- The redistribution procedure pulls from the routing table, not the protocols database. On the off chance that you will redistribute RIP into OSPF, then the procedure searches for those routes named as RIP in the routing table. There is one special case: the associated routes that the protocol is running on.
- On the Cisco routers for IPv4, the associated routes will naturally redistribute too. This is valid the length of you don't redistribute when associated into that same target protocol, which would bring about the element to stop.
- On the Cisco routers for IPv6, the redistribution procedure does not redistribute those associated routes that the protocol is running on, unless you include the incorporate associated option the redistribution line.
Some Cisco OS requires an arrangement connected to the redistribution command for routes to be passed starting with one protocol then onto the next. When redistributing into a protocol, you need to supply metrics for the routes so they're in the right organization in respect to the target protocol. The metric for one protocol doesn't really search amend for another. There is a seed metric that must be attached to the external routes going into the target protocol. The table in Figure 1 shows every protocol with some slight varieties.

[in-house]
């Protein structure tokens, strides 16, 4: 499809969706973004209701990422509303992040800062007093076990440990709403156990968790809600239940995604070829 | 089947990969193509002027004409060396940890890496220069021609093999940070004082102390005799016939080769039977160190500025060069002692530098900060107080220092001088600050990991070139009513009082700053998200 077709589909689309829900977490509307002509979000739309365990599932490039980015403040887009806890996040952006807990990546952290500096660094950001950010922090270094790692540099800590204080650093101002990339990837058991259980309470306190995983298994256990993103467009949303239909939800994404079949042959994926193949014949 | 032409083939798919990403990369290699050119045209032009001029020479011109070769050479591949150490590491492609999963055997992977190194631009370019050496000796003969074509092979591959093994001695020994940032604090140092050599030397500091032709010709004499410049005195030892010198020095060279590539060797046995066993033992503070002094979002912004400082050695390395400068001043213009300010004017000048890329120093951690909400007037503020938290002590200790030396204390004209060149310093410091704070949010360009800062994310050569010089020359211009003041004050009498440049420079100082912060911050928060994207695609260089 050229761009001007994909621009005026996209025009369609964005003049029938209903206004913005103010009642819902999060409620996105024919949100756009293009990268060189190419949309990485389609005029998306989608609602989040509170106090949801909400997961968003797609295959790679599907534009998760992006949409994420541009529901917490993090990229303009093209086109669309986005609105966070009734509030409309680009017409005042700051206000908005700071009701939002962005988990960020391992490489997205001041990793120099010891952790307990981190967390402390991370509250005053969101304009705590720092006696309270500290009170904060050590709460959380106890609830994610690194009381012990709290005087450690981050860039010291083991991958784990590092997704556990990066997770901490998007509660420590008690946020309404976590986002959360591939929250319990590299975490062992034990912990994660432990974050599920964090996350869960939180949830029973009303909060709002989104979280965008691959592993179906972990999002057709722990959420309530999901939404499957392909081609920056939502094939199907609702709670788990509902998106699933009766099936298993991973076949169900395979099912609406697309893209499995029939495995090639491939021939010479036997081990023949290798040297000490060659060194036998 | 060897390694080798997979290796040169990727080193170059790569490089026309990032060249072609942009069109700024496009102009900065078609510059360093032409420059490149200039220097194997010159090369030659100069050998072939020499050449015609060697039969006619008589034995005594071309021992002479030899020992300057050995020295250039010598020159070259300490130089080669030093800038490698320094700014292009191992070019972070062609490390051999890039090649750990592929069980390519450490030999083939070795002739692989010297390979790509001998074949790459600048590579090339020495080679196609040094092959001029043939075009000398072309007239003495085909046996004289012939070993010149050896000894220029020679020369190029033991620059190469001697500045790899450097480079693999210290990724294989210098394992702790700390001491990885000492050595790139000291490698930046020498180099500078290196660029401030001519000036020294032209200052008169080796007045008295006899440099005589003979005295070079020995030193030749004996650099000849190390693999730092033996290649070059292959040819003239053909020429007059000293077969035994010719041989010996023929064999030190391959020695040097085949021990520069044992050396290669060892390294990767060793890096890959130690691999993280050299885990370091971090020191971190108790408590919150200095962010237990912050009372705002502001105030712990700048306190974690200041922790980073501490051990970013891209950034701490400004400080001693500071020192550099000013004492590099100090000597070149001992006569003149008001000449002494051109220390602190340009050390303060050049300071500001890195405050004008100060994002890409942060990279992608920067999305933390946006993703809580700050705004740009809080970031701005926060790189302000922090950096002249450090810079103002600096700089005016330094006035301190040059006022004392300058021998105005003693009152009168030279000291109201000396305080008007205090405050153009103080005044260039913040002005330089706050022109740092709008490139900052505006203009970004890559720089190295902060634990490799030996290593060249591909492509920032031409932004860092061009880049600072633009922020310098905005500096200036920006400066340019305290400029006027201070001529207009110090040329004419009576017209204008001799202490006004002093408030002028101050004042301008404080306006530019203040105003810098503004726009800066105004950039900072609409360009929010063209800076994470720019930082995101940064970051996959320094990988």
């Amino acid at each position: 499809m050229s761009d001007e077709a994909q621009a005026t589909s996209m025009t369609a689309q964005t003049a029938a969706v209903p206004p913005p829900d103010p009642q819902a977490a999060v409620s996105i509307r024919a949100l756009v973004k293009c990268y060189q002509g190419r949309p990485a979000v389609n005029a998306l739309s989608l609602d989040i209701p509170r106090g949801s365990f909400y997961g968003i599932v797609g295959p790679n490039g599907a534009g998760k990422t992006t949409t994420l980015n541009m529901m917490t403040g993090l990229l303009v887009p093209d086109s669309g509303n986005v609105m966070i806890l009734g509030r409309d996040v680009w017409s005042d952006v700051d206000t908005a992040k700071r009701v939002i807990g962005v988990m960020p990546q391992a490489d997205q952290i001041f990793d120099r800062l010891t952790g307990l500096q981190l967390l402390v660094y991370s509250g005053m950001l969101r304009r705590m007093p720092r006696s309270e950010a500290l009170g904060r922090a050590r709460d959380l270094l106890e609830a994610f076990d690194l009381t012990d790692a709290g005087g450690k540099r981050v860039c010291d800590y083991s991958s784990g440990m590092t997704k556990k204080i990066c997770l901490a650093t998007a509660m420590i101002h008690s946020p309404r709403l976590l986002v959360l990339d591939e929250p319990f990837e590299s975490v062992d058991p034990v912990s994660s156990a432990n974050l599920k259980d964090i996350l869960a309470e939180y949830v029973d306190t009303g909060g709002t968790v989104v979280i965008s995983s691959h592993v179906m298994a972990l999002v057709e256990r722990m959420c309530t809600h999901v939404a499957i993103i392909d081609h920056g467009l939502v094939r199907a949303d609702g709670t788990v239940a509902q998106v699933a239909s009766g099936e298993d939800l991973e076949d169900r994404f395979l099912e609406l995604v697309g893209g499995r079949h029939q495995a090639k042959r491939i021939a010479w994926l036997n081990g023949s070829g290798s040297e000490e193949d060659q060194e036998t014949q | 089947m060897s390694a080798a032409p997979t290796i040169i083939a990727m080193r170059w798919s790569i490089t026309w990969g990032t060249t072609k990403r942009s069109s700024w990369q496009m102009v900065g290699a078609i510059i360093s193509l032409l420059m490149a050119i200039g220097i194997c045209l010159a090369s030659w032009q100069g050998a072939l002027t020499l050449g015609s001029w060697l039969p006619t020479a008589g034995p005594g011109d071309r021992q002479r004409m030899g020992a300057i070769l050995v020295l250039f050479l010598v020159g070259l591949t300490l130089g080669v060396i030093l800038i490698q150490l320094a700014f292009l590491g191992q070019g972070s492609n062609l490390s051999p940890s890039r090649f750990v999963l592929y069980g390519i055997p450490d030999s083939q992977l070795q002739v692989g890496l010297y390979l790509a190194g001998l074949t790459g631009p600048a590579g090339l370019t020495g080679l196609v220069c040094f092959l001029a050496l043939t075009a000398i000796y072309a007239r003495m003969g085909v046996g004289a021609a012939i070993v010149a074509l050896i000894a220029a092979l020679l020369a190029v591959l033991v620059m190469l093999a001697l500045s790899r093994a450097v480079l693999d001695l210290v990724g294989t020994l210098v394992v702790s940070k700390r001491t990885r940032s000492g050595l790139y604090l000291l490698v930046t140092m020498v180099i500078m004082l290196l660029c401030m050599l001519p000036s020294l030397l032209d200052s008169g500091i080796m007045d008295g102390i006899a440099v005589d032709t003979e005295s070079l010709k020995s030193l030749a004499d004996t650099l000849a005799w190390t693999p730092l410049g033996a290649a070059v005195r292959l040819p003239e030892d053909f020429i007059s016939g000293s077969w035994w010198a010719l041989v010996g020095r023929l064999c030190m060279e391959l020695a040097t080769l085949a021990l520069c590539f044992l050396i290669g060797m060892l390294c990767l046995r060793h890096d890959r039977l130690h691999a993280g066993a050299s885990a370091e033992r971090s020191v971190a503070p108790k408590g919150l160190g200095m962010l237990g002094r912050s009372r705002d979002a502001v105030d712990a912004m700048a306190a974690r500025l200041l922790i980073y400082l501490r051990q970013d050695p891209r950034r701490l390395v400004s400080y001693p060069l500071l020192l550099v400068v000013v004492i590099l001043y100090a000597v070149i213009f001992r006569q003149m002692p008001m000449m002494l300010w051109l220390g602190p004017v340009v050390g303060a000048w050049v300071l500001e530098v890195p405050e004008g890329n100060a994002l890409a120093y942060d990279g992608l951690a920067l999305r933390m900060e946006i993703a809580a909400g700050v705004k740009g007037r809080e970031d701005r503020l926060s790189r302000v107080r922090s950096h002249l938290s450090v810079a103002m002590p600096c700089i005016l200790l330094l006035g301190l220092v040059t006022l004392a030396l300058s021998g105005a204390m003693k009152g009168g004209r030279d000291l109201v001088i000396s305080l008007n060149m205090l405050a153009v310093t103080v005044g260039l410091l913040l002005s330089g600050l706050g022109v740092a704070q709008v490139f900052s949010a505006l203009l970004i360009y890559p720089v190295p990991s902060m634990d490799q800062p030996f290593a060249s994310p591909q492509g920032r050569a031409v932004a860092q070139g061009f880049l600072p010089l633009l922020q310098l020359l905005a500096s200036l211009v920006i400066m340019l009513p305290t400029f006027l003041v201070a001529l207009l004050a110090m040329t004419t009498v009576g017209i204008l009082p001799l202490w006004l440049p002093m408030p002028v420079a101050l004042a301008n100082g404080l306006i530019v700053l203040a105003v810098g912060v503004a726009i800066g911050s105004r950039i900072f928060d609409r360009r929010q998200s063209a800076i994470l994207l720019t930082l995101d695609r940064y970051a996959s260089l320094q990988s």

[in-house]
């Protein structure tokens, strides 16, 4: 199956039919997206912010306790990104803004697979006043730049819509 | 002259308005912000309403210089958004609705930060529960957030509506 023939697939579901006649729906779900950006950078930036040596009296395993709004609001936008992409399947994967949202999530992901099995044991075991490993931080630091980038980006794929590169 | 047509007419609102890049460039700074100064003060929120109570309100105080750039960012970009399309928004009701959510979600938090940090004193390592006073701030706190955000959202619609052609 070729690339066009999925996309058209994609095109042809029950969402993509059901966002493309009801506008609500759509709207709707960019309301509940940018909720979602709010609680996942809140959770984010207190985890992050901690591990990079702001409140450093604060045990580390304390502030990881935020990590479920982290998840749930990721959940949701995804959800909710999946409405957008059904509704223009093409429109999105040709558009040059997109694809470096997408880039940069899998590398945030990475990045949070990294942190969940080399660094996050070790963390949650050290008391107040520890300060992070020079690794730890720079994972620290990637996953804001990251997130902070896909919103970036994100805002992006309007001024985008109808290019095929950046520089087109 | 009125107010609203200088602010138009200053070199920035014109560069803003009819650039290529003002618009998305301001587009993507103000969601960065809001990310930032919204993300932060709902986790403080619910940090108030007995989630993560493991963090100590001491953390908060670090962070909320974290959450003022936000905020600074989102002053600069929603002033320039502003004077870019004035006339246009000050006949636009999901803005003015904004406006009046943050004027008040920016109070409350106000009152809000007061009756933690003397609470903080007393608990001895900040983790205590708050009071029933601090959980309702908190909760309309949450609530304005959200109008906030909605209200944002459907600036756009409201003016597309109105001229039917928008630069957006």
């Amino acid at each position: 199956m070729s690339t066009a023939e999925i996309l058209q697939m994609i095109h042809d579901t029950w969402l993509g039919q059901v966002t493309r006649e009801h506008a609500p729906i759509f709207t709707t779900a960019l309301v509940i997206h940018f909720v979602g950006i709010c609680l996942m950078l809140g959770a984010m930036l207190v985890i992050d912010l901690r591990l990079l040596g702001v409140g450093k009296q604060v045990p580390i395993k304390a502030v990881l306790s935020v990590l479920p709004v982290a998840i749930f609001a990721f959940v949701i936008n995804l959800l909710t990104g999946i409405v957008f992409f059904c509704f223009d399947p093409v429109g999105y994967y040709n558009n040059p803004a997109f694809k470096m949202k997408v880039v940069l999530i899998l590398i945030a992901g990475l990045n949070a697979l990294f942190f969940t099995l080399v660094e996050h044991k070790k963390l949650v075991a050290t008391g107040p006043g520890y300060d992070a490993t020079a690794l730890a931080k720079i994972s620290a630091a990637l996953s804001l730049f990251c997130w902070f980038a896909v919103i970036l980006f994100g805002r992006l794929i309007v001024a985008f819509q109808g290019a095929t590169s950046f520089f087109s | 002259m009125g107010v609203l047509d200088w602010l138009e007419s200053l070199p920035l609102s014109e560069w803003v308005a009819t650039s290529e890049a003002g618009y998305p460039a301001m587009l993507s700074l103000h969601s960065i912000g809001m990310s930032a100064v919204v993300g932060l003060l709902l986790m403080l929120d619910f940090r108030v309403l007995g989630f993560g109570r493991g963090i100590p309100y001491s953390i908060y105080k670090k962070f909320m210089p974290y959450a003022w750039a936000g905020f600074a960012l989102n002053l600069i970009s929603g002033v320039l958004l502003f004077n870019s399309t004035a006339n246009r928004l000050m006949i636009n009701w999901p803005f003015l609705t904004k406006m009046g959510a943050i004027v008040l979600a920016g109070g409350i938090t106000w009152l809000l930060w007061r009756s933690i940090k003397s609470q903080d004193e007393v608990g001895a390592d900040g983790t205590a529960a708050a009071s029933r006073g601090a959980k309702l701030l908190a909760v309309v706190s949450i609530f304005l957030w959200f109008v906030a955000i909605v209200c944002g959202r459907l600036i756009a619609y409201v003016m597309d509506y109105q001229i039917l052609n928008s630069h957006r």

|Source||into RIP||into EIGRP||into OSPF||into IS-IS||into BGP (MED)|
|Connected||1||Interface metric||20 (E2)||0||0|
|Static||1||Interface metric||20 (E2)||0||0|
|RIP||Infinite||20 (E2)||0||IGP metric|
|EIGRP||Infinite||Other process metric||20 (E2)||0||IGP metric|
|IS-IS||Infinite||Infinite||20 (E2)||IGP metric|
Figure 1: Protocol Variations
On the off chance that the seed metric is unending, the course is not useable. You need to supply the seed metric while redistributing the source protocol into the target either on the redistribution line or through the default metric command under the target routing protocol. The seed metric is in the arrangement for that target protocol: jumps for RIP, cost for OSPF and IS-IS, and the composite metric for EIGRP (data transfer capacity, delay, unwavering quality, load and MTU).
One final thought—if the source is BGP, then just the external BGP routes will be redistributed into the IGP. This is a loop counteractive action system. In the event that you have to redistribute the internal BGP routes, then arrange under the BGP procedure (not the target protocol) bgp redistribute-internal command.
Along these lines, in case you're running more than one routing protocol and you require full or incomplete reachability, you'll need to redistribute between those protocols. There are a couple of things to consider and get ready for before you begin arranging. Redistribution can be exceptionally basic (one sets of protocols, one purpose of contact) and can be extremely unpredictable.